oxidation: occurs when a wine is in contact with oxygen. The wine turns a brownish color. Oxidation can occur throughout the winemaking process, and even after the wine has been bottled.

pH: is a measure of the acidity of an aqueous solution such as wine. The lower the pH, the higher the acidity.

pomace: is the solid remains of grapes, after pressing the juice out. It contains the skins, pulp, seeds, and stems of the fruit. Oenocyanin, a natural red dye and food-coloring agent, is produced from grape pomace.

potassium bitartrate: is formed in wine, through the reaction between the bitartrate ion from tartaric acid, and the potassium ion found in grapes, especially grape skins.

racking: is a term describing the removal of a liquid, the wine, from its sediment, the lees. Post fermentation wines will be racked to begin the clarification and hygiene process.

refractometer: is an analog instrument for measuring a liquid's refractive index. This device will determine how much natural sugar is in the sample of grape juice.

residual sugar: is the amount of sugar remaining in the wine and usually measured in grams of sugar per litre of wine, often abbreviated to g/l. Even among the driest wines, it is rare to find wines with a level of less than 1 g/l.

sorbic acid: is a winemaking additive used often in sweet wines as a preservative against fungi, bacteria and yeast growth. Unlike sulfur dioxide, it does not hinder the growth of the lactic acid bacteria.


specific gravity (SG): in the context of fermenting alcoholic beverages, refers to the specific gravity, or relative density compared to water, of the must at various stages in the fermentation. SG is measured using a hydrometer.

stuck fermentation: occurs in winemaking when the yeast become dormant before the fermentation has completed. Unlike an "arrested fermentation" where the winemaker intentionally stops fermentation (such as in the production of fortified wines), a stuck fermentation is an unintentional and unwanted occurrence that can lead to the wine being spoiled by bacteria and oxidation.

sulfur dioxide: is a common wine additive, used for its antioxidant and preservative properties. The overdosing of a wine will leave a perception reminiscent of matchsticks or burnt rubber.

tannin: is an astringent, bitter polyphenolic compound. The astringency from the tannins is what causes the dry and puckery feeling in the mouth following the consumption of unripened fruit or red wine.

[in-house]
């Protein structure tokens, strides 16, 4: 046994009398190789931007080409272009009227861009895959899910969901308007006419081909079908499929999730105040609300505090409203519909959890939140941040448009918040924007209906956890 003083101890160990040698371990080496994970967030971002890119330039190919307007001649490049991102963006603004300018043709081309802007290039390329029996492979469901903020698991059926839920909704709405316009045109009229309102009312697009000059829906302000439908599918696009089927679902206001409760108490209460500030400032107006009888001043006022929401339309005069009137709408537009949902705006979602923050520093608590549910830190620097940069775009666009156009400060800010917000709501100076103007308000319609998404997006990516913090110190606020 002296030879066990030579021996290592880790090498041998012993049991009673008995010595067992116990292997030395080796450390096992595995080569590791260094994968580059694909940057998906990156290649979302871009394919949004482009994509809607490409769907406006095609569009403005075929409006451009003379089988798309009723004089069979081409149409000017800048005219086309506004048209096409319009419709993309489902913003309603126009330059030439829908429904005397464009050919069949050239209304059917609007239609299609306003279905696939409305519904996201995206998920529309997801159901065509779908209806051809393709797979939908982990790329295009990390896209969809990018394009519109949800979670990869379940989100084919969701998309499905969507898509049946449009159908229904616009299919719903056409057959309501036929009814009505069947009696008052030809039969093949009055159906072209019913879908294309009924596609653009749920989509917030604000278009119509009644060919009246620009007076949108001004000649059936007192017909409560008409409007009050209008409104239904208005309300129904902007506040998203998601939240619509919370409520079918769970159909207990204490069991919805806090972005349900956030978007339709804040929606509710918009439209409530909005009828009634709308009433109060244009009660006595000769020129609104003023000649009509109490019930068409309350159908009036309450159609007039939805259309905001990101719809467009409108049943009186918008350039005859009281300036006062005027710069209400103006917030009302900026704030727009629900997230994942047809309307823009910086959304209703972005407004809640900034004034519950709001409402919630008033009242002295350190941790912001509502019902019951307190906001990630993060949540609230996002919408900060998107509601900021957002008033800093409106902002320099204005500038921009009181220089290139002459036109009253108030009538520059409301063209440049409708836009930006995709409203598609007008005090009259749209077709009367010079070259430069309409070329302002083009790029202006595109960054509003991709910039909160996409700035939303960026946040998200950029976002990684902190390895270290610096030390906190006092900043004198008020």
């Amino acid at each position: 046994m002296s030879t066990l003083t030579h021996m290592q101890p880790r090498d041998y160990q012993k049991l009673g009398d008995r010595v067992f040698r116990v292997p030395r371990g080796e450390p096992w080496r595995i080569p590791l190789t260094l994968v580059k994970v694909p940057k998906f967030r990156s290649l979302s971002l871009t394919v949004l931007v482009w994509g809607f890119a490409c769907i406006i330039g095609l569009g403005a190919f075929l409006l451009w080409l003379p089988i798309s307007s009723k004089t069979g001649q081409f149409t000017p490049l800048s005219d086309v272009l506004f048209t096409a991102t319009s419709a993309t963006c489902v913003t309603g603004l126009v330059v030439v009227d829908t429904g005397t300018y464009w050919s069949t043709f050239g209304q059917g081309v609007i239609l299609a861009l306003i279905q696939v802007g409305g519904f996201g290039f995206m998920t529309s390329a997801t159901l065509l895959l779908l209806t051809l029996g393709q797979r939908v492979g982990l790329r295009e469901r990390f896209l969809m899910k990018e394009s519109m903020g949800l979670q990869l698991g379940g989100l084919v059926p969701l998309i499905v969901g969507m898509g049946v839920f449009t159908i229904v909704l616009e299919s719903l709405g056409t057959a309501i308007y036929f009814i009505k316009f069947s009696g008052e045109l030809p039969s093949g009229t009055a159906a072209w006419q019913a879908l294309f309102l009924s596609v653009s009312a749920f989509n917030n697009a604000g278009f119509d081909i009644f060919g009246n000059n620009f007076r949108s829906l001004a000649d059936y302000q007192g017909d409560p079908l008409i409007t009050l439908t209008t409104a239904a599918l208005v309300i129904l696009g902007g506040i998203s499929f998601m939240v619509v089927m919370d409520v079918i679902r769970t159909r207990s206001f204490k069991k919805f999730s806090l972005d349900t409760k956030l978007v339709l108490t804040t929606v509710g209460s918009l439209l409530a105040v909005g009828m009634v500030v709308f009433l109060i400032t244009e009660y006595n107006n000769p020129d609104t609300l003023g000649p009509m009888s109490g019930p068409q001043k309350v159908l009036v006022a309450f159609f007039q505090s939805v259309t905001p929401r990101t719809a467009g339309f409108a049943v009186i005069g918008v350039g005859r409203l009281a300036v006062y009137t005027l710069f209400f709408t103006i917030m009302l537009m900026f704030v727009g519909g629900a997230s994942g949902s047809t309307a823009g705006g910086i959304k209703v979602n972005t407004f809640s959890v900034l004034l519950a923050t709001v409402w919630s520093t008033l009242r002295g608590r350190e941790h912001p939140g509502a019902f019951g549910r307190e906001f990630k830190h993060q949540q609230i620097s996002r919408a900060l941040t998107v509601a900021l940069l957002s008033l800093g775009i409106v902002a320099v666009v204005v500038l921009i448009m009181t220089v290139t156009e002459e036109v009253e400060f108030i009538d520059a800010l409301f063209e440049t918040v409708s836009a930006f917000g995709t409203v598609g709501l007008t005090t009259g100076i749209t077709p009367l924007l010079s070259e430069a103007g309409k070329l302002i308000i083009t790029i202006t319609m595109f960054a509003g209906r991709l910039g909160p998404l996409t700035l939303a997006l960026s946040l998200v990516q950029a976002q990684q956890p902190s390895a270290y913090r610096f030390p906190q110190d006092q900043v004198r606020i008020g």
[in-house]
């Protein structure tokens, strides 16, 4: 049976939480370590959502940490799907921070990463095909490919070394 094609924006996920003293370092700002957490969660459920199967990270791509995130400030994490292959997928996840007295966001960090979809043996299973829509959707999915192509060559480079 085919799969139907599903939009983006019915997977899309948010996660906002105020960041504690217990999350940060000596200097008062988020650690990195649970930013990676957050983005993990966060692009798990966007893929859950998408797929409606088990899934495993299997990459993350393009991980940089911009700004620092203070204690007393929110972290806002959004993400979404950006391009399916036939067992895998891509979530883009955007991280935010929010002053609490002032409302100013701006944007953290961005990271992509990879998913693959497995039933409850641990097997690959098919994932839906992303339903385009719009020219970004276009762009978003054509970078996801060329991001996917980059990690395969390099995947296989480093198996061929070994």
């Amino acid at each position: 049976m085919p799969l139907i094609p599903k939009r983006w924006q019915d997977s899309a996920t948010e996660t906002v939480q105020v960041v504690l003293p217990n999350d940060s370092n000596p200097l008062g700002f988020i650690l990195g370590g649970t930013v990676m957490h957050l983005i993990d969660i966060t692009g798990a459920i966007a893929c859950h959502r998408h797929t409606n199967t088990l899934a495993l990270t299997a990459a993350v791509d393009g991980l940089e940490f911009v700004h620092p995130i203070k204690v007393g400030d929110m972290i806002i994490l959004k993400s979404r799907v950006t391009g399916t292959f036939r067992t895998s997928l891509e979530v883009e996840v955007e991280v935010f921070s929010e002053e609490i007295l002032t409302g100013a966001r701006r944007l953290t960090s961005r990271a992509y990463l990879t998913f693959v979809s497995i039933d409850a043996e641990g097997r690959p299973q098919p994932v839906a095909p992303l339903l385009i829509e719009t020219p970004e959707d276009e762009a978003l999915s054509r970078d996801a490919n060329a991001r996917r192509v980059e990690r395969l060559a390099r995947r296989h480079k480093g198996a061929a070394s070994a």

tartrates: are salts of tartaric acid which can settle out in a wine forming crystals. They are completely harmless but can be considered unsightly.

tartaric acid: in winemaking is the most important acid in wine due to its role in maintaining the chemical stability of the wine and its color and finally in influencing the taste of the finished wine. Along with malic acid, and to a lesser extent citric acid, tartaric is one of the fixed acids found in wine grapes.

thiamin hydrochloride: is a yeast nutrient to facilitate the growth of micro-organisms which in turn aids the fermentation of wine. It is vitamin B-1 and is typically vegan and synthetic.

Tronçais: is a French national forest, comprising 10,600 hectares in the Allier region. Its oaks, planted by the minister of Louis XIV to supply the French navy, constitute one of the principal stands of oaks in Europe. Other primary forests each with slightly different wood characteristics for wine are Allier, Nevers, Limousin and Vosges.

volatile acidity (VA): on vinegar taint is caused by acetic acid bacteria. This can be from either a by-product of fermentation, or due to the spoilage of finished wine.

Vosges: is the location in north eastern France where the Vosges oak barrels originate from. Other primary forests each with slightly different wood characteristics are Allier, Nevers, Limousin and Tronçais.

woody: When a wine is overly oaky it is often said to be woody. Oakiness in a wine's bouquet and taste is good up to a point. Once past that point, the wine is woody and its fruity qualities are masked by excessive oak aging.

yeast: is used in winemaking where it converts the sugars in grape juice or must into alcohol and carbon dioxide. This reaction causes a fermentation. Yeast is normally present on the grapes; however, most winemakers like to introduce a known yeast culture to give a typical character to a wine. Most added wine yeasts are strains of Saccharomyces cerevisiae. The growth of some yeasts such as Zygosaccharomyces and Brettanomyces in wine can result in wine faults and subsequent spoilage. top